OW: Could you elaborate on a few instances where the data was surprising to you, as well as how you dealt with those cases?
JE: Basically, we see that every player responds differently to the same load. In my opinion, that is the entire idea behind our approach.
Ultimately, we seek to follow a more dynamic periodization model that considers the readiness of every player every single day. There are many factors that determine a player’s freshness, such as the training itself or non-training-related stressors that we simply cannot influence.
At times, we also saw players that displayed extraordinary athletic abilities during performance tests while at the same time showing very fast recovery processes. That surprised us, having athletes that can do anything without displaying major fatigue. Despite this being the exception, the team training still has to help those players to reach their limits. Otherwise, they might think that they haven’t done enough—we can even see this in their assessment data. Ultimately, we then train with those players more by implementing additional runs or power and strength exercises.
At the same time, we also see players that don’t recover as we hope they would. We then try to discover potential reasons and question the training plan and training intensities. However, sometimes it is impossible to predict how certain players will recover, because we cannot control all the possible stressors. We have to be considerate of those players, and this also fosters communication—we get to know them better and we provide them with individualized recovery recommendations so they can ultimately reach their full performance potential.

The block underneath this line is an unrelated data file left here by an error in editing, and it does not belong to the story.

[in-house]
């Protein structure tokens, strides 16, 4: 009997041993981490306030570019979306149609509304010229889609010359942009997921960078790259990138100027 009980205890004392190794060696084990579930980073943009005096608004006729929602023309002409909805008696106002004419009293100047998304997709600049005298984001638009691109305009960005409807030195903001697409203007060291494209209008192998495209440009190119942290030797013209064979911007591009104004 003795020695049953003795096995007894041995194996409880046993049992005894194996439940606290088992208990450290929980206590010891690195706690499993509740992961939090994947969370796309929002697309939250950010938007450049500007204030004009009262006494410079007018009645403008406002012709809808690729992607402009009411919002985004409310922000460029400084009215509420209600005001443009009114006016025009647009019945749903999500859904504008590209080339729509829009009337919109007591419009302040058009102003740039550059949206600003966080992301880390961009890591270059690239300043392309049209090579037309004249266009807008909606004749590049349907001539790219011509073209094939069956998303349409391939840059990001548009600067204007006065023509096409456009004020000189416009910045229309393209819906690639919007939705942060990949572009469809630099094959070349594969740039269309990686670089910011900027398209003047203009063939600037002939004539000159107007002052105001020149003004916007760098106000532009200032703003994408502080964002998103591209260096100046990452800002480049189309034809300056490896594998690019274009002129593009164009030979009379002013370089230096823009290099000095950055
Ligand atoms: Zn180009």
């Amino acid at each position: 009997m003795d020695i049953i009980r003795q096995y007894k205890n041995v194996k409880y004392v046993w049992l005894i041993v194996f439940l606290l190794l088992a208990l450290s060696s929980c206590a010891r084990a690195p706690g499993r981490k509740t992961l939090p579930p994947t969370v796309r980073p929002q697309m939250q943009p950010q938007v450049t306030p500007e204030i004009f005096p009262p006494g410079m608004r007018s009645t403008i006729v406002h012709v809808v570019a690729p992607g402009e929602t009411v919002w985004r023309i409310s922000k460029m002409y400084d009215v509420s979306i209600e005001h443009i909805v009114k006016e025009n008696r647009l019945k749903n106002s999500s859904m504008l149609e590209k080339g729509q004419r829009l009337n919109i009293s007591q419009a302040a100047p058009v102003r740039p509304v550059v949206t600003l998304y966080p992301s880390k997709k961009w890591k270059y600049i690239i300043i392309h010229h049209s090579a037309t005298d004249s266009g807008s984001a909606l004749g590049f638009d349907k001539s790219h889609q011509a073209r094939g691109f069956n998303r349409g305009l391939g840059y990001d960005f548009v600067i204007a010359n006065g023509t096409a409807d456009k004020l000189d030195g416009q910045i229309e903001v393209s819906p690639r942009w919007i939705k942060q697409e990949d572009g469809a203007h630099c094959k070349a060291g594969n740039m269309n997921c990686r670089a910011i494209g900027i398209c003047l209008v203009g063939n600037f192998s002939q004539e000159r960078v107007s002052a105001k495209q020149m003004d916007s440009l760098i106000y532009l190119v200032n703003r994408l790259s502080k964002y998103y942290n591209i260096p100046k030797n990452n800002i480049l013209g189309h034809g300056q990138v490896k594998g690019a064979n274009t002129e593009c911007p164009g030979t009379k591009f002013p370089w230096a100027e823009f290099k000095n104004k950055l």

OW: To conclude, what is your ultimate vision with regards to training and recovery management?
JE: Primarily, we have an integrated system of training periodization. This depends on the training philosophy of the coach, including what particular exercises are to be done. The athletic training during the competition phase—and even in the preparation phase—is planned around the head coach’s training schedule. In this regard, we want to prepare the players for upcoming loads. Generally, we have a structured plan for every month, week, and day, while at the same time taking into consideration individual player readiness in order to ensure optimal training stimuli.
Within the preparation phase, it is our goal to guide the players to achieve a significantly higher physical level in a short amount of time. At the same time, they have to train sport-specifically by performing technical and tactical drills. In other words, the athletic training is only a supporting piece here.
During the competition phase, we seek to continuously maintain the performance level of the players. Of course, we still also try to achieve improvements if the players’ potential allows for it. Simply put, for us it matters that the players are ready on match day. Though it’s always a big challenge to find the balance between imposing the right training stimuli to further improve physical capabilities and having the players at least ninety to one-hundred percent recovered for the game. I think we are just at the beginning with this approach, and we are getting interesting data with the readiness assessments that will help us to further improve our training.